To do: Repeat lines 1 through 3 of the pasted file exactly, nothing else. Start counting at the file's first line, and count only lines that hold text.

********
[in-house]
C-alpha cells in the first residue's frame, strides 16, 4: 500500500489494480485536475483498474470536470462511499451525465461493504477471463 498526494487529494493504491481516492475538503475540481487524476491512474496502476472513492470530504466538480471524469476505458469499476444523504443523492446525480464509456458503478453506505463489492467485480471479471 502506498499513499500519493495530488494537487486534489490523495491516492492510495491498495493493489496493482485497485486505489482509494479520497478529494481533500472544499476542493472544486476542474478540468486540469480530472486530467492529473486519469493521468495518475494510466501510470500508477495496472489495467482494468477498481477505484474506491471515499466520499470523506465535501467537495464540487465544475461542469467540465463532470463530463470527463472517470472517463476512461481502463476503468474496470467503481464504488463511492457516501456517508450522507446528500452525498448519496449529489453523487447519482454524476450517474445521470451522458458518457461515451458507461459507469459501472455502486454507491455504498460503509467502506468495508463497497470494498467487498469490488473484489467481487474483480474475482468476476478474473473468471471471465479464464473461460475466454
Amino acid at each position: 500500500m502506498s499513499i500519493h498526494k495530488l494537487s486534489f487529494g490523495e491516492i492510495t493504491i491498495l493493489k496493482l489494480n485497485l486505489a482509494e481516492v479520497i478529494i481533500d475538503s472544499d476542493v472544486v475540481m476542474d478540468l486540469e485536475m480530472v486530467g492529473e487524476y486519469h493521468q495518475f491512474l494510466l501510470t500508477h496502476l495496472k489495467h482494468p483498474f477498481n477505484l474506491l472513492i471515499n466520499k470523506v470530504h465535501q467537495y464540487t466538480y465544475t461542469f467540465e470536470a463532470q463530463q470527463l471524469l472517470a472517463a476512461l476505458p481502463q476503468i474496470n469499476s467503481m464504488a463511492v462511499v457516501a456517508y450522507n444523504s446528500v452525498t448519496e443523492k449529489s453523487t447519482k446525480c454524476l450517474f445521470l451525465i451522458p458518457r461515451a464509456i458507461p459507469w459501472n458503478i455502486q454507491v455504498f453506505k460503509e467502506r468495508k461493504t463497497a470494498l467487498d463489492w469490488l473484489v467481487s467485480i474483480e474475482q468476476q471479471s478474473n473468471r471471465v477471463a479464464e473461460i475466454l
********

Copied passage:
[in-house]
C-alpha cells in the first residue's frame, strides 16, 4: 500500500489494480485536475483498474470536470462511499451525465461493504477471463 498526494487529494493504491481516492475538503475540481487524476491512474496502476472513492470530504466538480471524469476505458469499476444523504443523492446525480464509456458503478453506505463489492467485480471479471 502506498499513499500519493495530488494537487486534489490523495491516492492510495491498495493493489496493482485497485486505489482509494479520497478529494481533500472544499476542493472544486476542474478540468486540469480530472486530467492529473486519469493521468495518475494510466501510470500508477495496472489495467482494468477498481477505484474506491471515499466520499470523506465535501467537495464540487465544475461542469467540465463532470463530463470527463472517470472517463476512461481502463476503468474496470467503481464504488463511492457516501456517508450522507446528500452525498448519496449529489453523487447519482454524476450517474445521470451522458458518457461515451458507461459507469459501472455502486454507491455504498460503509467502506468495508463497497470494498467487498469490488473484489467481487474483480474475482468476476478474473473468471471471465479464464473461460475466454
Amino acid at each position: 500500500m502506498s499513499i500519493h498526494k495530488l494537487s486534489f487529494g490523495e491516492i492510495t493504491i491498495l493493489k496493482l489494480n485497485l486505489a482509494e481516492v479520497i478529494i481533500d475538503s472544499d476542493v472544486v475540481m476542474d478540468l486540469e485536475m480530472v486530467g492529473e487524476y486519469h493521468q495518475f491512474l494510466l501510470t500508477h496502476l495496472k489495467h482494468p483498474f477498481n477505484l474506491l472513492i471515499n466520499k470523506v470530504h465535501q467537495y464540487t466538480y465544475t461542469f467540465e470536470a463532470q463530463q470527463l471524469l472517470a472517463a476512461l476505458p481502463q476503468i474496470n469499476s467503481m464504488a463511492v462511499v457516501a456517508y450522507n444523504s446528500v452525498t448519496e443523492k449529489s453523487t447519482k446525480c454524476l450517474f445521470l451525465i451522458p458518457r461515451a464509456i458507461p459507469w459501472n458503478i455502486q454507491v455504498f453506505k460503509e467502506r468495508k461493504t463497497a470494498l467487498d463489492w469490488l473484489v467481487s467485480i474483480e474475482q468476476q471479471s478474473n473468471r471471465v477471463a479464464e473461460i475466454l